• July 12th, 2024
  • Friday, 10:55:04 PM

NM Still Funding K-12 Below Pre-Recession Levels

New Mexico’s investment in K-12 education—which is crucial for communities to thrive and the state economy to offer broad opportunity—has declined dramatically in recent years. New Mexico cut its general school funding by nearly 14 percent between 2008 and 2014, according to a new report released by the Center on Budget and Policy Priorities, a nonpartisan policy research organization based in Washington, D.C.

Although spending has been increased in more recent years, the report shows that New Mexico’s per-pupil spending is still 7 percent lower in fiscal year 2017 than it was in 2008, when adjusted for inflation. New Mexico is also one of 19 states that cut general aid for schools for the current fiscal year. New Mexico’s spending fell by 1.7 percent for fiscal year 2017. Only seven states made deeper cuts than New Mexico.

When legislators created the current year’s budget during the regular session in January they actually increased total K-12 spending by 0.2 percent. However, that increase was not enough to cover inflation and student population growth, which are about 3 percent combined. So, when adjusted for inflation and population growth, per-pupil spending amounted to a cut of almost 2 percent.

On top of that, legislators further cut per-pupil funding by 1.5 percent during the recent special session.

“The findings of this report are distressing enough, but when we include the spending cuts that were just enacted earlier this month, we’re seeing a steady downward trend,” said James Jimenez, executive director for New Mexico Voices for Children, which partners with the Center. “A well-educated workforce fosters economic growth and this report shows that New Mexico doesn’t measure up well against most other states. That is not going to attract business here.”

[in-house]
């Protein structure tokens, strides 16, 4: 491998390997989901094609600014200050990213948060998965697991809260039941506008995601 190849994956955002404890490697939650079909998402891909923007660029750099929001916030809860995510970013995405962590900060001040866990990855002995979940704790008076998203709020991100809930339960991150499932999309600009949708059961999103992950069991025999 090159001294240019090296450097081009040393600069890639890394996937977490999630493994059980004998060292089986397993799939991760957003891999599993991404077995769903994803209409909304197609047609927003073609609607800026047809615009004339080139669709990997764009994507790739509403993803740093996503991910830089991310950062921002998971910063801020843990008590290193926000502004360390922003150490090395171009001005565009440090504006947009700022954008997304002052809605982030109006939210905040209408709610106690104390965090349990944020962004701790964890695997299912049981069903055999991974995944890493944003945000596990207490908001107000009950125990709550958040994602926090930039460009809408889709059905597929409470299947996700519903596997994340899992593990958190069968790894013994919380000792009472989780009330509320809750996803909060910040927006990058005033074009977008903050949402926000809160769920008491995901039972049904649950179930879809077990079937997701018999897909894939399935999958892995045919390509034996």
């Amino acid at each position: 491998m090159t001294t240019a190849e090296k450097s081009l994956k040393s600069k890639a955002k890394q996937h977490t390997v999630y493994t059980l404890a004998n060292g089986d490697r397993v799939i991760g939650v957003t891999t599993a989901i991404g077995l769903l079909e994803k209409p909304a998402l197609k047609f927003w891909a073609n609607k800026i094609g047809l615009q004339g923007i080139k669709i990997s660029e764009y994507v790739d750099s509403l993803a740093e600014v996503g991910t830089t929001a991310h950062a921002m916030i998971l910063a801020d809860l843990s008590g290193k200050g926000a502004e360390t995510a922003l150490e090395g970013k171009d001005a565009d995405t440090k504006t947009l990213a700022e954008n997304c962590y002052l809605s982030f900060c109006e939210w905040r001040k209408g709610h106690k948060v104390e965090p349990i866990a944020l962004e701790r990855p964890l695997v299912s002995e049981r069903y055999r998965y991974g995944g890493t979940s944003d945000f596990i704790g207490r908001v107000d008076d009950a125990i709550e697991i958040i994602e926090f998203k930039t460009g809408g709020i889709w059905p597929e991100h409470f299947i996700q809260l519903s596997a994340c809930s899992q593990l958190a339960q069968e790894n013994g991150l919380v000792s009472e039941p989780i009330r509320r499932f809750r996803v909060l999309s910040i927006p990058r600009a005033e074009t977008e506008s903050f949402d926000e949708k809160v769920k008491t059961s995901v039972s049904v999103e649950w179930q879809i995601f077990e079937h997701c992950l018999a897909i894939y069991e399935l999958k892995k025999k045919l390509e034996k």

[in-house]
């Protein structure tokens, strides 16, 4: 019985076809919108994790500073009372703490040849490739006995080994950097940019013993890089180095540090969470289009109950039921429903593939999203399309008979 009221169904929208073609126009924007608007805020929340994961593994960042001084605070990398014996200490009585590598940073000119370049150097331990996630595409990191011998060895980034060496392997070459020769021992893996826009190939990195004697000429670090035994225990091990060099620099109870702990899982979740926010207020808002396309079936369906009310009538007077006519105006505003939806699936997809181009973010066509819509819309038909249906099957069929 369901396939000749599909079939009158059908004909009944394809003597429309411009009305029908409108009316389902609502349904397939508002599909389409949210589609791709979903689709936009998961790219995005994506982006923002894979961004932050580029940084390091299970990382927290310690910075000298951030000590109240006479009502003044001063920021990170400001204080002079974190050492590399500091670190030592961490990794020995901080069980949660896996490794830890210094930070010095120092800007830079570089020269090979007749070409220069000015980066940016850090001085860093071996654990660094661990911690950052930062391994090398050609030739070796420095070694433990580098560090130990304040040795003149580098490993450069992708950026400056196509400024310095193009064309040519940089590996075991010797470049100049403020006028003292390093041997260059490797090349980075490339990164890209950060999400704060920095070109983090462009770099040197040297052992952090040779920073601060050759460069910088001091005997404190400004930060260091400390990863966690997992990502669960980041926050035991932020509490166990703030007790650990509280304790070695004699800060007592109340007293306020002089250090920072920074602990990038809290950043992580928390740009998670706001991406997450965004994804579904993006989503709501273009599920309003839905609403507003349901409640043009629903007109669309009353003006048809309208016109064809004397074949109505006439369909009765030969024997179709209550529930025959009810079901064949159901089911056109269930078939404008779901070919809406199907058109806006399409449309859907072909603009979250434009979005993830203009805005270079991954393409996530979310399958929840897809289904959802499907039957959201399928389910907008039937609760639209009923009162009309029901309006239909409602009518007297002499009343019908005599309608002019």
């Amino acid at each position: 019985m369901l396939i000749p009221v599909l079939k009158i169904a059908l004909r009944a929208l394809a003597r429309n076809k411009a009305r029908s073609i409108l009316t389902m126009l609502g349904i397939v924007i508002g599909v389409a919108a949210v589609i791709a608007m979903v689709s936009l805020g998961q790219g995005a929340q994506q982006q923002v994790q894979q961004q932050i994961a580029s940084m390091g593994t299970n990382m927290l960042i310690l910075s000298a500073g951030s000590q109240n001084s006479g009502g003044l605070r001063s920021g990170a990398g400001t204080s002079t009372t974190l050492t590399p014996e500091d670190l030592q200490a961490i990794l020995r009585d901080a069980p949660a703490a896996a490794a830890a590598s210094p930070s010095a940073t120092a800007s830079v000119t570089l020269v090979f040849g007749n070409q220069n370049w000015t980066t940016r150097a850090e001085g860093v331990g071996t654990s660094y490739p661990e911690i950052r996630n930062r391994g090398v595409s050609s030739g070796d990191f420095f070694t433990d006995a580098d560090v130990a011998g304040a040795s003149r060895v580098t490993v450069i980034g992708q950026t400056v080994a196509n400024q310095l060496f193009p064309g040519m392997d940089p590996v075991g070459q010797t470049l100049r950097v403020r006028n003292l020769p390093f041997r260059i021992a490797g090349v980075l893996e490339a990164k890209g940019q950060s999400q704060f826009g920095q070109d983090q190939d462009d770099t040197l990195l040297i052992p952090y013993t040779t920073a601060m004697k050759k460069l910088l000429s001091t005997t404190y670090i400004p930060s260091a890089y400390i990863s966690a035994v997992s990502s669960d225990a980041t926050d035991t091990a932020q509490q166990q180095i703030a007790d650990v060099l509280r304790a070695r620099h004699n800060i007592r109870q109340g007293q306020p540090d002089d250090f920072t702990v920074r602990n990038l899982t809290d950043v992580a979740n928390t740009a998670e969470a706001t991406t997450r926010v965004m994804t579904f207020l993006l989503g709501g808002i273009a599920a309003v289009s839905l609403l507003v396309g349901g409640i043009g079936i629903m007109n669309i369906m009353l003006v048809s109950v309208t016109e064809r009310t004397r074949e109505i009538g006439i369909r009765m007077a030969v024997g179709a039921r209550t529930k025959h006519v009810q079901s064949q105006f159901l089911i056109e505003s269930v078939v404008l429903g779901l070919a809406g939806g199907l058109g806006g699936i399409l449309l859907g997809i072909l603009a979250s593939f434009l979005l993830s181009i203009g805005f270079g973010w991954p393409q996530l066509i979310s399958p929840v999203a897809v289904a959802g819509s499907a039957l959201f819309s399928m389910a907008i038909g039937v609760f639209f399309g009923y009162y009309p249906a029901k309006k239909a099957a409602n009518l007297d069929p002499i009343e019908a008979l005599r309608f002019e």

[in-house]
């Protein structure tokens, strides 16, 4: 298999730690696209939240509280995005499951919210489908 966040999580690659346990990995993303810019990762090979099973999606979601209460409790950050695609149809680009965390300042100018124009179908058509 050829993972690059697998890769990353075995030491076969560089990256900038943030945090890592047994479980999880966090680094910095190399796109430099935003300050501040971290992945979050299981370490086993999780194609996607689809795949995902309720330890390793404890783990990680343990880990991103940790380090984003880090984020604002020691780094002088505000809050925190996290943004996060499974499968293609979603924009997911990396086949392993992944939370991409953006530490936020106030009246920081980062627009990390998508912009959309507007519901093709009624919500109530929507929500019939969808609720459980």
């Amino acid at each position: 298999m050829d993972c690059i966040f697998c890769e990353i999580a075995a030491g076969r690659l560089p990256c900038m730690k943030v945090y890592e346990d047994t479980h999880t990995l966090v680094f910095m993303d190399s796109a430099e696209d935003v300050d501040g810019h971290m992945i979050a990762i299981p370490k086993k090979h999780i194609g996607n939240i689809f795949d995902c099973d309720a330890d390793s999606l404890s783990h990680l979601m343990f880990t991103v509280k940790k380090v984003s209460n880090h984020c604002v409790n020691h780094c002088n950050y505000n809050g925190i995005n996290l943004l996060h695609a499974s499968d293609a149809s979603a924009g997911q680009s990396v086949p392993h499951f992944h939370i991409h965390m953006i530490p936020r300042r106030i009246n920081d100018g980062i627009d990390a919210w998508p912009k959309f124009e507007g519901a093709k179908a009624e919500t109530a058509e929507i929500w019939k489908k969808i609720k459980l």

This erosion in support for K-12 education has damaging economic consequences for the state—both now and in the future. School cuts lead to larger class sizes, decreased learning time, and has exacerbated our teacher shortage. This could make it harder for the next generation of American workers to compete for highly skilled jobs in the global economy—depriving local businesses of a well-trained workforce and a strong customer base, as well as hurting struggling families and communities.

“At a time when the nation is trying to produce workers with the skills to master new technologies and adapt to the complexities of a global economy, states should be investing more—not less—so our kids get a strong education,” said Michael Leachman, director of state fiscal research at the Center on Budget and Policy Priorities and author of the report.

The Center’s report, After Nearly a Decade, School Investments Still Way Down in Some States, looks strictly at per-pupil spending in order to draw accurate comparisons between the states.

The Center’s full report can be found at: http://www.cbpp.org/research/state-budget-and-tax/after-nearly-a-decade-school-investments-still-way-down-in-some-states.